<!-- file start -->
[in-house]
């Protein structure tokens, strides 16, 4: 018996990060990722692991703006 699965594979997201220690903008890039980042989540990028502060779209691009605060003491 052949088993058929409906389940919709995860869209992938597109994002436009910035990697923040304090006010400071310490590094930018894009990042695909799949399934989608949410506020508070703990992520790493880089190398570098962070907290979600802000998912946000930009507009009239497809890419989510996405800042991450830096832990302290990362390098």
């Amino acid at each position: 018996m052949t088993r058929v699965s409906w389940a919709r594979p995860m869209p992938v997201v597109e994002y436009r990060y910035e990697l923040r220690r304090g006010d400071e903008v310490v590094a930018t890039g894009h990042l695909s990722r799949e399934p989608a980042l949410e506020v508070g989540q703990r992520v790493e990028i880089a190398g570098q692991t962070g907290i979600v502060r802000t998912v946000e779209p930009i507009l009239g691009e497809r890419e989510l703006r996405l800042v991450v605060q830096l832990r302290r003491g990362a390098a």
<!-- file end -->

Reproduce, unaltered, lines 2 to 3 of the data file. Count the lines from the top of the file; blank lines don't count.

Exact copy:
């Protein structure tokens, strides 16, 4: 018996990060990722692991703006 699965594979997201220690903008890039980042989540990028502060779209691009605060003491 052949088993058929409906389940919709995860869209992938597109994002436009910035990697923040304090006010400071310490590094930018894009990042695909799949399934989608949410506020508070703990992520790493880089190398570098962070907290979600802000998912946000930009507009009239497809890419989510996405800042991450830096832990302290990362390098």
């Amino acid at each position: 018996m052949t088993r058929v699965s409906w389940a919709r594979p995860m869209p992938v997201v597109e994002y436009r990060y910035e990697l923040r220690r304090g006010d400071e903008v310490v590094a930018t890039g894009h990042l695909s990722r799949e399934p989608a980042l949410e506020v508070g989540q703990r992520v790493e990028i880089a190398g570098q692991t962070g907290i979600v502060r802000t998912v946000e779209p930009i507009l009239g691009e497809r890419e989510l703006r996405l800042v991450v605060q830096l832990r302290r003491g990362a390098a």